From Erwin, I have hiked another 400 miles, and have eclipsed the 1/3rd way mark of the Appalachian Trail. My travels over the month of May have me halfway through Virginia, which is dubious for having the furthest mileage of any state along the trail.
Some of my favorites landscapes recently have been the “Lord of the Rings”-esque balds around Roan Mountain and the Grayson Highlands, which is famous for its ponies. Just yesterday, I walked upon the Mcafee Knob, one of the most picturesque white blazed photo ops.
Virginia has earned a reputation for wearying AT hikers, physically and mentally. The novelty of the adventure wears off, the daily fatigue grinds you down, and the forest hems you in with the ‘green tunnel’, when the canopy is in full bloom. How each of us tackles these is a personal challenge.
On the novelty aspect, I must reassess why I’m here. There are still excellent natural landmarks and businesses to look forward to, and good company is thankfully still present everywhere I go. I dearly miss my friends and NYC back home, but know that I must finish what I set out to do unless I truly become incapable.
The AT has always been for me a supreme test in minimalism and mindfulness. I deprive myself of most conveniences, even cleanliness. It helps me separate want from need and when the day comes that I am done with this journey, I will have a stronger sense of gratitude for everything I am lacking out here.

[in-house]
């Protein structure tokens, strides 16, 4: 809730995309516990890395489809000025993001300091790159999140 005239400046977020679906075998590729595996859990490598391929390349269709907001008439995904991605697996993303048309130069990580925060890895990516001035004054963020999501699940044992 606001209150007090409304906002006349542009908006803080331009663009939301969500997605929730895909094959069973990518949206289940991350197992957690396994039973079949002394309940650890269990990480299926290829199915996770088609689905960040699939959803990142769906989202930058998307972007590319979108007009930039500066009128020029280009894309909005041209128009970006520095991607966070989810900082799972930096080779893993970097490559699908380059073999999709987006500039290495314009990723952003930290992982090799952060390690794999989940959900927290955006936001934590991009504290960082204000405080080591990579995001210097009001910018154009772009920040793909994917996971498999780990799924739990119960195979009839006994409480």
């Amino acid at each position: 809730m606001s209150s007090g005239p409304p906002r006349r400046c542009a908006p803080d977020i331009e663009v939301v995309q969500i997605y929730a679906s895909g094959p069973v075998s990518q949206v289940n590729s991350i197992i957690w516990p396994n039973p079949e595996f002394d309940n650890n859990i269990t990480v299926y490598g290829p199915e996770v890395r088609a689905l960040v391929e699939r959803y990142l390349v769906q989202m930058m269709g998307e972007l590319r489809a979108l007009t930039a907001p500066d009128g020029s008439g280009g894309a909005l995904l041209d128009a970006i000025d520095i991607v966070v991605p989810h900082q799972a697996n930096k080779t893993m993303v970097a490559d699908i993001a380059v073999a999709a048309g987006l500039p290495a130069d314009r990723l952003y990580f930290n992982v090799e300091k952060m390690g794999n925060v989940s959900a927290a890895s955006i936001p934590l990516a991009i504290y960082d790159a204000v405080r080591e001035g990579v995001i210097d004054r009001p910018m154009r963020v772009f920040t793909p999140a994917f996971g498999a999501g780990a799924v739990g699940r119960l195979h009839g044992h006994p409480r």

As the weeks blended into months, I find myself wandering mentally in the throes of this gauntlet. Often hiking alone, I spend most of my day lost in thought. Future possibilities, past lovers, present issues all whirl in my head; but perhaps lightest and most peculiar to me is how often video games swirl around my mind.
I imagine my hike as a survival game a lot, with morale, bodily health, hunger and thirst being critical elements to manage. I also journey back to World of Warcraft and vividly recall the lush landscapes and trials of that game which ironically served as one of my main seasonings for the trail.
The ugly part of reality is how the trail has weathered me significantly since my last entry. Every hiker’s got their doldrums and here are my ailments: my big day into Erwin left me with symptoms indicative of Plantaar Fasciitis, a bad stumble and impact of knee to Earth has limited my strength and worst of all a filling in one of my teeth came out. I have learned the hard way why ibuprofen gets the nickname “Vitamin I”.
All is not gloomy though. The foot pain I manage with massages (the first stand of the day is always a bitch though) and the knee’s cries have mellowed into a grumble. The tooth had vexed me on how to treat it but I eventually managed a tactical solution in Pearisburg. I got a temporary filling after two weeks with some logistical planning, which ought to last me until this journey’s end when I can get it properly crowned.
Despite all these maladies I’m still trucking. I’m averaging 12 miles daily on average, and just recently did my hardest day so far, a twelve hour trial past the Dragon’s Tooth totalling 29.2 miles. The allure of hostels, being low on food and not wanting to get wet are poweful motivators.
On vegetarianism out here, if I didn’t have my 100% Food, my “sci-fi snacks”, I’d be struggling mightily. I love the quizzical looks hikers offer me, but sadly a lot of restaurants in rural America, especially down here in the South, don’t even have vegetarian fare as an afterthought. Meat-oriented fast/fried food is unfortunately far too prevalent to dine out healthily.
And, I’m still hunting for a good slice of pizza! Not even thinking about falafel. Alas, only 800 more miles until NYC…